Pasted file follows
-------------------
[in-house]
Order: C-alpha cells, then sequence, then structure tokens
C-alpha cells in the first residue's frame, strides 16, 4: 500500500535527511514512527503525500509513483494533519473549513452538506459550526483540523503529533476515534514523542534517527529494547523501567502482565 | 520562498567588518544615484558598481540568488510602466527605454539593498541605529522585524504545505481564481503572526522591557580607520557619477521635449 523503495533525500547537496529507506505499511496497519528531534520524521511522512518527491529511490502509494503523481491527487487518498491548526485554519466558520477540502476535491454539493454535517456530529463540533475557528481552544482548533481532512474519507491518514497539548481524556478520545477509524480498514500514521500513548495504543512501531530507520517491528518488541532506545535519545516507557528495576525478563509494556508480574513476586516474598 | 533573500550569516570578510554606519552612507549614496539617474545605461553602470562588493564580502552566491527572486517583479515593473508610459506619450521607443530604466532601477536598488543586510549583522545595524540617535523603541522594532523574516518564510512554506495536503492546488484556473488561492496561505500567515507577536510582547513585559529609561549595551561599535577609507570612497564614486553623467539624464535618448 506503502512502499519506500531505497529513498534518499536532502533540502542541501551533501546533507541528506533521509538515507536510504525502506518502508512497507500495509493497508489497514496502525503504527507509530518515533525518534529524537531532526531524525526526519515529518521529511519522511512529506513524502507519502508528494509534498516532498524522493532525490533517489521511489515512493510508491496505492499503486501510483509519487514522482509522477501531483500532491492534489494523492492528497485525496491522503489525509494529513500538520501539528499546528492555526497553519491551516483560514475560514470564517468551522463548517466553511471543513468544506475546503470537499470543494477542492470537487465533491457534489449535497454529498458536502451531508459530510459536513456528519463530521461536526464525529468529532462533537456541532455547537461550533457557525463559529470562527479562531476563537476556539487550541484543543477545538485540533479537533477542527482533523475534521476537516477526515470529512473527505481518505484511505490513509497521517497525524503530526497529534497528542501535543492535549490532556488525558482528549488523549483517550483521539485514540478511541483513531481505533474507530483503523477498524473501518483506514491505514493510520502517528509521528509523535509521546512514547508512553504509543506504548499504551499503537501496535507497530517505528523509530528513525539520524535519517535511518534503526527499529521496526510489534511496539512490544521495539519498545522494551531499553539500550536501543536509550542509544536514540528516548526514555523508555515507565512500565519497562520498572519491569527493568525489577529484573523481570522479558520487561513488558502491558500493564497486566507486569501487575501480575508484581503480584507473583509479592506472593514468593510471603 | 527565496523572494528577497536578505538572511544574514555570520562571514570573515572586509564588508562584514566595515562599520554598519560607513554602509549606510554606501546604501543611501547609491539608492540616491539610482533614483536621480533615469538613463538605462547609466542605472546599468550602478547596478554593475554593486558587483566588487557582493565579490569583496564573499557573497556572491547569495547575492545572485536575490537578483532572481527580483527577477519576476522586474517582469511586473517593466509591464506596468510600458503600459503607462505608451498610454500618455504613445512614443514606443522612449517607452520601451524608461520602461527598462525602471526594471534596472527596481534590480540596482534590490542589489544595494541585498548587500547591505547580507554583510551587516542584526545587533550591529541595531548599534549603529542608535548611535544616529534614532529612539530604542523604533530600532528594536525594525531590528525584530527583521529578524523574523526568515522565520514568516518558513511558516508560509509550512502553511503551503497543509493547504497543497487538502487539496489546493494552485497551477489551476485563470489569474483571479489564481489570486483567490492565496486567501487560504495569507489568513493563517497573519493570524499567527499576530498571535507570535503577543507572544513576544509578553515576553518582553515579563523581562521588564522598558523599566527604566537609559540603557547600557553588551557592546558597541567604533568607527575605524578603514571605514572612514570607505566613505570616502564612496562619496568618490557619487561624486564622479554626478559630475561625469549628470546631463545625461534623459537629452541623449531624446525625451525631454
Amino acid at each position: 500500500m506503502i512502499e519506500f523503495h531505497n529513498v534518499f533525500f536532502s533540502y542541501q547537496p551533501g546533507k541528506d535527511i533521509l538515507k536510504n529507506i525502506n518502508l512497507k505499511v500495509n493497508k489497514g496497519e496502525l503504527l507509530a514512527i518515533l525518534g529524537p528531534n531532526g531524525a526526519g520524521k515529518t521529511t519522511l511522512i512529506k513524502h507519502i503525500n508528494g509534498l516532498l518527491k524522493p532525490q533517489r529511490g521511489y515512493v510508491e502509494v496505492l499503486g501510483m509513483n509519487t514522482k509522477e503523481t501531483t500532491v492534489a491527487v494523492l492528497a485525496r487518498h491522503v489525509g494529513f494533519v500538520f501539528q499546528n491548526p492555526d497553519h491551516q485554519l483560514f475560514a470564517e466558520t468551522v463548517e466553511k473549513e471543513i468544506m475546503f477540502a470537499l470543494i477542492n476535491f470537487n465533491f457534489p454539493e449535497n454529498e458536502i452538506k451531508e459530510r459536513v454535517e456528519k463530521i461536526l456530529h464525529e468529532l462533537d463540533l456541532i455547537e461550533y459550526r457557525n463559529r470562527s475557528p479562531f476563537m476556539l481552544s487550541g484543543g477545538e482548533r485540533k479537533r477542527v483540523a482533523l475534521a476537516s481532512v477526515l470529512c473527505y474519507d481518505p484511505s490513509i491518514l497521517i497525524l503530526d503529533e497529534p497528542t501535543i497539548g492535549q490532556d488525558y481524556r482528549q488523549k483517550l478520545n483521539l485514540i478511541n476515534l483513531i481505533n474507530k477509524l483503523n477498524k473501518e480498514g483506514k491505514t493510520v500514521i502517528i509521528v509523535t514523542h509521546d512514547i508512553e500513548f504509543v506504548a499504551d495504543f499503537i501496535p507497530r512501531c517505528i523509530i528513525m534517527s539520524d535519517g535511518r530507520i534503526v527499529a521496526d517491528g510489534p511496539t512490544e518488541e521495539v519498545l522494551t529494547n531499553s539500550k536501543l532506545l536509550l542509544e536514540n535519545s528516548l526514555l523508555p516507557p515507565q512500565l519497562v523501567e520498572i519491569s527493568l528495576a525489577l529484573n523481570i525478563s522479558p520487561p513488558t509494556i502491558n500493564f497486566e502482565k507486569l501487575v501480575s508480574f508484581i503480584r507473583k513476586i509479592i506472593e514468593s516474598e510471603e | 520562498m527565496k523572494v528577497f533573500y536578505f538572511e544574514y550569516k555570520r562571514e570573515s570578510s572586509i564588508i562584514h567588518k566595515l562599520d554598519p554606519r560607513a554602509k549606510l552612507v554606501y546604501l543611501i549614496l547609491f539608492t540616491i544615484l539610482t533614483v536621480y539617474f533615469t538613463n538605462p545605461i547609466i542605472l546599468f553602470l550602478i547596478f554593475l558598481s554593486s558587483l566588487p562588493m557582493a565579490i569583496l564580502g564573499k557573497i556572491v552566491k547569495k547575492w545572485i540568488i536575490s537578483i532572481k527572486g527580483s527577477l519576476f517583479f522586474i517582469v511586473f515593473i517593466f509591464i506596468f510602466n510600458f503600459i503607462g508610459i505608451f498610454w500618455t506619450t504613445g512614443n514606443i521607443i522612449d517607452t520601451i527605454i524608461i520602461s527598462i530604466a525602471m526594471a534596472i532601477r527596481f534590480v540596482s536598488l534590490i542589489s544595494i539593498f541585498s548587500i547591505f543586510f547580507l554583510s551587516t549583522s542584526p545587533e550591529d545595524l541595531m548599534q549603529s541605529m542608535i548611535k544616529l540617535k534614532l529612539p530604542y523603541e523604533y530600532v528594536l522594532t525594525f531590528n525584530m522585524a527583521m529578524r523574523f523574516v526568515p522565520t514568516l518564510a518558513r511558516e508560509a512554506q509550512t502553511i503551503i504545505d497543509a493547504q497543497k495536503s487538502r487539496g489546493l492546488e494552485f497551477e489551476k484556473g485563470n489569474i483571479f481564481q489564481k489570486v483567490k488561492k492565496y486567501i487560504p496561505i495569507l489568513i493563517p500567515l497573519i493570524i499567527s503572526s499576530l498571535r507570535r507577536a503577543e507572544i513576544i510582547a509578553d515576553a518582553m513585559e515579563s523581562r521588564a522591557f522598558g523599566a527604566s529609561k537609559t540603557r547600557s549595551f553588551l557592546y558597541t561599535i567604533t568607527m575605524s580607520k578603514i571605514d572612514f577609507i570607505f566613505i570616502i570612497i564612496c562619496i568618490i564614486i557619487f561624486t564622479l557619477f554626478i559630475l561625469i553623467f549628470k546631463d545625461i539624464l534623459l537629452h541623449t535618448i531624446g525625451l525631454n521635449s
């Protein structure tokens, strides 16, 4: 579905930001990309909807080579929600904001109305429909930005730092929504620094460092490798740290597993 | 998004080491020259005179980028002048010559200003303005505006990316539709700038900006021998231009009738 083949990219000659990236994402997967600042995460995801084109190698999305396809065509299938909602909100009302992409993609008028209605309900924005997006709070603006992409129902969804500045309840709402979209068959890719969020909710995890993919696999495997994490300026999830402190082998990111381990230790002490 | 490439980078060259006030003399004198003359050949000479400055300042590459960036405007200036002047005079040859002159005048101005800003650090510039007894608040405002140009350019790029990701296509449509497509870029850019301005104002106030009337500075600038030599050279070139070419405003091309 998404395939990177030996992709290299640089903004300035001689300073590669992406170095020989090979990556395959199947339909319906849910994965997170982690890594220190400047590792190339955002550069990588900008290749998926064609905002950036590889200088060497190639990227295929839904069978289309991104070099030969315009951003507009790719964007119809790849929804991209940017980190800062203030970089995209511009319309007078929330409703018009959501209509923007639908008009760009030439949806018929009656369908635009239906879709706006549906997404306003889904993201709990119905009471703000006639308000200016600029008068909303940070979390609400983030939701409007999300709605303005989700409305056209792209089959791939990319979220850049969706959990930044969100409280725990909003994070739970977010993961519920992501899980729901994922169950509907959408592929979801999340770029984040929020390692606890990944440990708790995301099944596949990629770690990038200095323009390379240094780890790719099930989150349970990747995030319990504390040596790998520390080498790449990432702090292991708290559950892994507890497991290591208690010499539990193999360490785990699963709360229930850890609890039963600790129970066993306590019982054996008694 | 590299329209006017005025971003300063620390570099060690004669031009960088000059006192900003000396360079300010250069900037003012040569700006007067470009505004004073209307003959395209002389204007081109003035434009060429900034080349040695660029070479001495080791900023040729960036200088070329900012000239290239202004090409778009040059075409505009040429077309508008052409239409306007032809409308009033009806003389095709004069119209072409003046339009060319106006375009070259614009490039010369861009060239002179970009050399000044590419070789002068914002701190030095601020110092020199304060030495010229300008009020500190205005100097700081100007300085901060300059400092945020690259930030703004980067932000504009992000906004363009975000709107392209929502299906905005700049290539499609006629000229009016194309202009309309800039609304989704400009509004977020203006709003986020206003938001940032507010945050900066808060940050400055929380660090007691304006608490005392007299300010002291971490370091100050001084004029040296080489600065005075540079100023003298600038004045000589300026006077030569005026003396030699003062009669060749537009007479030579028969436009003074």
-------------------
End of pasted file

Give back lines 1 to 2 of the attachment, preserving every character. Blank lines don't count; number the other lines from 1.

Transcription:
[in-house]
Order: C-alpha cells, then sequence, then structure tokens